In the low-lying areas among the longleaf pines, a small group of biologists search for one of America’s most secretive birds. As footfalls disturb damp grasses, a small sparrow emerges and flies a few yards away before dropping suddenly back into the grass to run. The biologists set up their nets to catch the small migrant from the north, the Henslow’s Sparrow.
The Stoddard Lab is no stranger to these grass-walking sparrows. For many years, the lab has studied Bachman’s Sparrows and Grasshopper Sparrows from Tallahassee, Florida to Bainbridge, Georgia. The common theme among all these sparrows is their connection to the vegetation structure — the Henslow’s Sparrow is no different.
The Red Hills region of Georgia and Florida harbors many Henslow’s in the winter months due to the vast amounts of fire-maintained pinelands reminiscent of their summer breeding grounds. Similar to our year-round residents, such as Northern Bobwhites and Bachman’s Sparrows, there’s a particular association with fire and the habitat that they prefer.
Visiting scientist, Erik Johnson, joined with the Stoddard Bird Lab to assist in the annual Henslow’s Sparrow captures. Back in 2004, he worked on Henslow’s Sparrows in Louisiana as part of his master’s work at Louisiana State University and he now serves as Director of Conservation Science at Audubon Delta.
“I found that after a growing season burn, the wintering Henslow’s density was highest. Then each year after that burn, the Henslow’s density decreased by about half, until it essentially reached zero after about three years,” Johnson said.
In our region, one of the highest capture rates occurred in winter following a mid-April burn. Fortunately, due to regular use of prescribed fire, we don’t have many properties that allow a 3-year rough to develop.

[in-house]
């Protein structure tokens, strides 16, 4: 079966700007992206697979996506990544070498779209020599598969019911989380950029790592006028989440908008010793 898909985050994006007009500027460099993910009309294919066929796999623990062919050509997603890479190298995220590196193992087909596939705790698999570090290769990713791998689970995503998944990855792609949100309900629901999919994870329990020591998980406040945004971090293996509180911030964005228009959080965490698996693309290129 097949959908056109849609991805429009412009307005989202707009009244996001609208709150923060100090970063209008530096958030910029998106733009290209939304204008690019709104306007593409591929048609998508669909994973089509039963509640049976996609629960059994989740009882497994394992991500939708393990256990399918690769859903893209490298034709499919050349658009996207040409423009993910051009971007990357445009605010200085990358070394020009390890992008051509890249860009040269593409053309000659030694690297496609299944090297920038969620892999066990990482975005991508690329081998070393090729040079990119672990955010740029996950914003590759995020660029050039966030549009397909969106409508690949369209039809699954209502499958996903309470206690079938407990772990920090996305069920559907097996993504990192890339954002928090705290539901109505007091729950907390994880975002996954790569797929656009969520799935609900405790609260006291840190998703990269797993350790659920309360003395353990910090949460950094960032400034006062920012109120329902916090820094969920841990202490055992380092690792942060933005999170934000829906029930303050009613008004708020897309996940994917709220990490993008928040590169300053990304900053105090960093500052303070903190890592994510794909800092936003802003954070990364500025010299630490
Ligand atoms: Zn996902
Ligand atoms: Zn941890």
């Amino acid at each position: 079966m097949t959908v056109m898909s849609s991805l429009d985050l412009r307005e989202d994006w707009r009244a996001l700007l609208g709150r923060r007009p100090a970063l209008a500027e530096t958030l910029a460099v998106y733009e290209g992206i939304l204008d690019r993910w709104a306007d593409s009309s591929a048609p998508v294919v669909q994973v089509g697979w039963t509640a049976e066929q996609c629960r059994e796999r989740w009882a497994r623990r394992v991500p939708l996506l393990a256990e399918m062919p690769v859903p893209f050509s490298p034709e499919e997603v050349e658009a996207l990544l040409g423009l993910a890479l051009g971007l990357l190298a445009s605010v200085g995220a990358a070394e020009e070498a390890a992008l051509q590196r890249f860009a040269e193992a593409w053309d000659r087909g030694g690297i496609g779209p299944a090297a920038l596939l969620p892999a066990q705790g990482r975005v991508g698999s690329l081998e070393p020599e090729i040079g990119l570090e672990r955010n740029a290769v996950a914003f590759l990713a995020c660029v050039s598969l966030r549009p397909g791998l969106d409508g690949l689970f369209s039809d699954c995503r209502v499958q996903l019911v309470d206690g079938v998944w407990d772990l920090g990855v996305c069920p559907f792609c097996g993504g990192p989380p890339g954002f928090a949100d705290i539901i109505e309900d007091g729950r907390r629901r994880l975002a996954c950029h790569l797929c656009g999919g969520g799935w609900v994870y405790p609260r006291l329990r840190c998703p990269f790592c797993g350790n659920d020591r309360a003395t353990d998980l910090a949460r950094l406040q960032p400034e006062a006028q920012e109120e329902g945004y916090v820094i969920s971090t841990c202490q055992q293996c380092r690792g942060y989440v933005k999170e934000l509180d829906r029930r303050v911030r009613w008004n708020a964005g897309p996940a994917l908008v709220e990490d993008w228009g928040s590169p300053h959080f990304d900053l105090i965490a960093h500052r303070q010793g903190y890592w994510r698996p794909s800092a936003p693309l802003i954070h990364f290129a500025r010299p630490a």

The reason for this trend is simple. Next time you’re in the pine savannah, try shuffling your feet to move around. One year after a burn, this is very easy to do. So called ‘bunch grasses’ like wiregrass leave spaces of bare soil between clumps of grass making a small scale “canopy road” to walk through. Conversely, the three-year post-burn environment is like a jungle of matted vegetation. You might be only able to make it a foot or so before tripping over a briar or having to resort to excessive force to plow through the vegetation.
So far, the Stoddard Bird Lab has captured almost 30 of these elusive sparrows this year. Finding these birds requires multiple individuals to flush birds up and into our nets, a technique the bird lab has used many times on other grass-walking sparrows.
This year, the Stoddard Bird Lab is collaborating with master’s student Emily Nastase of North Carolina State University to collect blood samples from the Henslow’s we catch. The samples will help us understand where our winter sparrows come from and how they are related to Henslow’s found in other parts of the country.
The range of the Henslow’s Sparrow spans from New York to Nebraska, and it is yet unknown where the Red Hills migrants spend their summers.
The software developed by the federal government to report records of bird banding flashes a warning each time we enter the bird’s name: “Not common in your area.” We’ve captured over 160 individuals over the years, including nearly 50 birds in a small, 10-acre parcel we sample repeatedly.
Our ties to the north could weave a complex conservation story that is yet unknown. But thanks to our collaborations with bright minds such as Johnson and Nastase, we can hope to understand more about the birds that call our pinelands home.